Stock Image of Warehouse for the Medieval Reenactment and Living History Resource The Turnip of Terror

Packing Up

It’s very easy to find resources on making, repairing, and maintaining your gear. When at an event you get to see what people wear and you get to see how they keep their things while in camp, but what do you do with all your stuff once you’re home? Here’s what I do, in case you need some ideas.

Eons ago when I lived in California I rented a tiny apartment behind a community college. There were communal dumpsters in the parking lot for our trash, as is common in apartment complexes, and at least once or twice a month (when people moved and/or were kicked out) if not more there would be interesting things in and around the dumpster ripe for the rifling through. Dumpster diving in this manner was a past time in our household, especially since my wife and I could score things we couldn’t afford to purchase considering we were broke as beggars. One of those finds was a wooden chest with charming hardware, conveniently weathered.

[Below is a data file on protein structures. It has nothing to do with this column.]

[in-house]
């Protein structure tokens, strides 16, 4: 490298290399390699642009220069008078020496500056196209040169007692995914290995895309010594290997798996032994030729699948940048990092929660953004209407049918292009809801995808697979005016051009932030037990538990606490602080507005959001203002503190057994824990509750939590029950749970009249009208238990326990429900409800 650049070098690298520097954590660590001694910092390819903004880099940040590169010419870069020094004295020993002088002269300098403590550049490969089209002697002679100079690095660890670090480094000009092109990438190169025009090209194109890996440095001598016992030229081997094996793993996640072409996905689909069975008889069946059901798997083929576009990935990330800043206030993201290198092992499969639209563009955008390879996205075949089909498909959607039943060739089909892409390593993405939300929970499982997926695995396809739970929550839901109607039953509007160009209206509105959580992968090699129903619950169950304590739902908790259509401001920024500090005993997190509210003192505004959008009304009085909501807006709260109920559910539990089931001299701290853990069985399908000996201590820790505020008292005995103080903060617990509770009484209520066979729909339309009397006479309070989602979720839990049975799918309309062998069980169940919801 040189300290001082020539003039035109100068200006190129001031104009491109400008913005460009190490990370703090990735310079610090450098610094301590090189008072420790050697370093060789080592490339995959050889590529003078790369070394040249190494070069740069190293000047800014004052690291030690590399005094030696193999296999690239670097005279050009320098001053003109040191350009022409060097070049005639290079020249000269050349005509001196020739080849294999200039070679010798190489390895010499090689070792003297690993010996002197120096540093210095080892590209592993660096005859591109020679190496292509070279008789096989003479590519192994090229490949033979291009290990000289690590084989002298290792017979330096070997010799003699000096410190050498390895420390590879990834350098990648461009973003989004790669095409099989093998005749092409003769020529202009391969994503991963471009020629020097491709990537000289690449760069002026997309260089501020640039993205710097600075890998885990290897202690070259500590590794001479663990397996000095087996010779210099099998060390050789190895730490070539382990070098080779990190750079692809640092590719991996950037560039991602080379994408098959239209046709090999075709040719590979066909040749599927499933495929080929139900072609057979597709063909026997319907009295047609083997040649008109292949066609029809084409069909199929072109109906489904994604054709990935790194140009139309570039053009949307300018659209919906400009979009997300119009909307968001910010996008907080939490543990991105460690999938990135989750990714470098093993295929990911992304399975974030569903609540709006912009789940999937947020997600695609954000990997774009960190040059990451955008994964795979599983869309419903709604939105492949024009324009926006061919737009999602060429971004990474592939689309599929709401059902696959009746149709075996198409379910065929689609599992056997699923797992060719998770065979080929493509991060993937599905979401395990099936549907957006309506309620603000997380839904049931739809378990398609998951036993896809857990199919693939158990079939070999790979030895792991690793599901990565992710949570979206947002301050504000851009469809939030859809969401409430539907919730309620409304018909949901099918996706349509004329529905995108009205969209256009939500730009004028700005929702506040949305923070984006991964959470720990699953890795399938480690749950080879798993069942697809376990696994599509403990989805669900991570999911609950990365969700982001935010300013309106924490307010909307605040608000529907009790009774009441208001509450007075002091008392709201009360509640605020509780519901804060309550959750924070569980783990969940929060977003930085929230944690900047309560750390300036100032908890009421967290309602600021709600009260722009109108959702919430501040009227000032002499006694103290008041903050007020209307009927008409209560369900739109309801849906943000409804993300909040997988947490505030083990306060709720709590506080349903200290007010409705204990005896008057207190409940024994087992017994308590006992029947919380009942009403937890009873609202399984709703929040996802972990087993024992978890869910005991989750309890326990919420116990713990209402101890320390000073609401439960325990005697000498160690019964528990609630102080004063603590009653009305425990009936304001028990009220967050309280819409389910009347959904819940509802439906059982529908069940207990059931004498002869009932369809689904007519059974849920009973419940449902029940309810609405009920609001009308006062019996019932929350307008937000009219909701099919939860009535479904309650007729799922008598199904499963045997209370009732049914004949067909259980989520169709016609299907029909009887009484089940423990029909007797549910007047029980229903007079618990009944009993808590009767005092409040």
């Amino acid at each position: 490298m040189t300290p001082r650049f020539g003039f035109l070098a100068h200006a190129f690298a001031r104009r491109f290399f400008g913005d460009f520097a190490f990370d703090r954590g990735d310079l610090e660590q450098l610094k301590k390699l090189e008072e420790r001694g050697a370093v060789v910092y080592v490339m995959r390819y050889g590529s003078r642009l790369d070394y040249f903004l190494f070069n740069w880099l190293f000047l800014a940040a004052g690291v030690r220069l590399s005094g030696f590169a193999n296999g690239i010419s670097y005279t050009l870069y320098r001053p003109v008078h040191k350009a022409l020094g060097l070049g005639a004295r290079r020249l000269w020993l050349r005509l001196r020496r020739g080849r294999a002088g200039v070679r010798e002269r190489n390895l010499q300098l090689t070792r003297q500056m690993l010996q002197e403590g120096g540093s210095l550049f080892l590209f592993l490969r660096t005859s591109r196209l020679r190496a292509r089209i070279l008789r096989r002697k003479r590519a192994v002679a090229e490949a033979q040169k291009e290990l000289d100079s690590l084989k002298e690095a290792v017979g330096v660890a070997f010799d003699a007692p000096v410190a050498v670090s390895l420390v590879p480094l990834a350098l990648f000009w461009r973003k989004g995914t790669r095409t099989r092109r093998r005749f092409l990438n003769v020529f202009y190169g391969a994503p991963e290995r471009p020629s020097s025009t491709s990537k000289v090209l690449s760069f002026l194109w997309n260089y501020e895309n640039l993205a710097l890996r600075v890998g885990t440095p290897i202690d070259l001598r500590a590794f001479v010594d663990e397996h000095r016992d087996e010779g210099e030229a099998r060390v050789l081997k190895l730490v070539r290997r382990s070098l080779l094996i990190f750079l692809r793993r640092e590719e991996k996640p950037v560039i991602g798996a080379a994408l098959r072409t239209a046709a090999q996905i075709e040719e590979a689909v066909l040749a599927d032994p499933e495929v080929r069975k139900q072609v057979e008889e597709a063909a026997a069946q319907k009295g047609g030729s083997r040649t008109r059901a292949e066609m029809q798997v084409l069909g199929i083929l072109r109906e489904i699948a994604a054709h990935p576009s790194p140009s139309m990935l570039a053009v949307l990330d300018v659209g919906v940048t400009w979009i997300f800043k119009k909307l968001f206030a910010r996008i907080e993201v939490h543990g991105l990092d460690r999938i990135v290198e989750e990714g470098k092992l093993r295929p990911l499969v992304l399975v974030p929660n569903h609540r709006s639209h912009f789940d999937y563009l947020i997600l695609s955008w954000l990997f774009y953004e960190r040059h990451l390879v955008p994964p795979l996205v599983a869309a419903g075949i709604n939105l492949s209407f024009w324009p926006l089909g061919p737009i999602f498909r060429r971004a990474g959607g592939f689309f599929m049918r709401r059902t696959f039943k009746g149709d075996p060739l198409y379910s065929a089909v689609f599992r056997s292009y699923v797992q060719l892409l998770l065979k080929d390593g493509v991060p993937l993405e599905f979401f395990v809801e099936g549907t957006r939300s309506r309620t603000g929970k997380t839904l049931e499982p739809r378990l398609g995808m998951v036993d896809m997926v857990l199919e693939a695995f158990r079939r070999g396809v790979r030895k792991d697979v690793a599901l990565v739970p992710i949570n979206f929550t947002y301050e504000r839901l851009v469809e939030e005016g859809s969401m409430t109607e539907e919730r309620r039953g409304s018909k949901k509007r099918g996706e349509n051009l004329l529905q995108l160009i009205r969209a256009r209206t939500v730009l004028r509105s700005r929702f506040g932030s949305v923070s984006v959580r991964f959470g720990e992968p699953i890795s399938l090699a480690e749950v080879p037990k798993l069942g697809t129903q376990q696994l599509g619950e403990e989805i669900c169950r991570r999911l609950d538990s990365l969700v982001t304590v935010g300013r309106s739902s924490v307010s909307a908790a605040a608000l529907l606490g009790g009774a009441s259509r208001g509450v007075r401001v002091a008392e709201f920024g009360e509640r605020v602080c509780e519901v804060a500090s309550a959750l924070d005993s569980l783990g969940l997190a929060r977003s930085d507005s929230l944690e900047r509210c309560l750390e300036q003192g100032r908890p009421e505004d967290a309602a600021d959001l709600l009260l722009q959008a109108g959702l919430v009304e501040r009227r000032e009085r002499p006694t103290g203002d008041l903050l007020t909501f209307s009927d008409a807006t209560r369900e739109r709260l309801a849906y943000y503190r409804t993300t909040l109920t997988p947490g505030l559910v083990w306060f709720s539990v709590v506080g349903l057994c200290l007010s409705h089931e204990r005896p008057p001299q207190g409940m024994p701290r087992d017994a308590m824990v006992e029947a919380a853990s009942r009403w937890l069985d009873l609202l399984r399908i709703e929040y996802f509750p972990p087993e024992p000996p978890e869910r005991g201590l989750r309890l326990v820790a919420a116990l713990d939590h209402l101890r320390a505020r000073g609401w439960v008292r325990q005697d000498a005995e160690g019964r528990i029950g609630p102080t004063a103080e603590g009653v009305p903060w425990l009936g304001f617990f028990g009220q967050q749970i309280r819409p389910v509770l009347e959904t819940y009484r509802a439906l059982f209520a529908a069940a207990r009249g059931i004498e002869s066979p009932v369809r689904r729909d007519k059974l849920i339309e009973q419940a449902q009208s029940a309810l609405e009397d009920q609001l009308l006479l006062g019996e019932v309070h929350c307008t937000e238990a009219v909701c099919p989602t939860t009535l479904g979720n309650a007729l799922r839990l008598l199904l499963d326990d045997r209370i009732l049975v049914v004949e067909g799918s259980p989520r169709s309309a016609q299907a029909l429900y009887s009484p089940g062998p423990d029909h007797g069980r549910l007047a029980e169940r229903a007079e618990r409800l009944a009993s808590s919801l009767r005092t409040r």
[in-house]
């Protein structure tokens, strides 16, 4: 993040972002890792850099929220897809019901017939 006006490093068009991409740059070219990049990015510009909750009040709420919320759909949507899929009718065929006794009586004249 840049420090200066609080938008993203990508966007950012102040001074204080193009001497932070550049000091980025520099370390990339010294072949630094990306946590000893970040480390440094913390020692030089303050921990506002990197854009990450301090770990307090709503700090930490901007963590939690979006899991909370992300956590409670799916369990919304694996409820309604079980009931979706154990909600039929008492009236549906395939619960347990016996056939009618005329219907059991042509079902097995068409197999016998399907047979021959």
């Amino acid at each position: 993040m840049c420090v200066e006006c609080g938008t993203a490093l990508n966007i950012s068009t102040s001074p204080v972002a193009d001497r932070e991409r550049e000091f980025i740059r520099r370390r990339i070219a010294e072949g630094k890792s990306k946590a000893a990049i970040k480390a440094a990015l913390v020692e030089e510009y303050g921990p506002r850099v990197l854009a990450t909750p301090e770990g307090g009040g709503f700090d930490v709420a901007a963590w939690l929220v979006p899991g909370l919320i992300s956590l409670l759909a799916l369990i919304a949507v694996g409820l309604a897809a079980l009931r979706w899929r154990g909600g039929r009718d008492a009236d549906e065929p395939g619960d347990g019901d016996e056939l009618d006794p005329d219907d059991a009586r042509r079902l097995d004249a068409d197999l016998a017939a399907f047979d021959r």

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It has since been commandeered as my living history chest, and is big enough to store almost everything I currently wear, soft kit wise. It’s conveniently sturdy and doubles as a bench. It’s about the same size as your average large tote from WalMart, so it’s a decent analogue for anyone who is looking to find a storage method that isn’t as period, but is considerably more affordable. I’m not positive what this chest would have cost new, but I know for a fact it would be expensive. When I go “on campaign” I put everything I could possibly want and or fit in it. The only thing I never put in it is armor, with the exception of a small bottle of CLP that I transferred to a glass bottle with cork I found from Hobby Lobby. It makes on site armor and weapon maintenance at the end of the day far more period looking.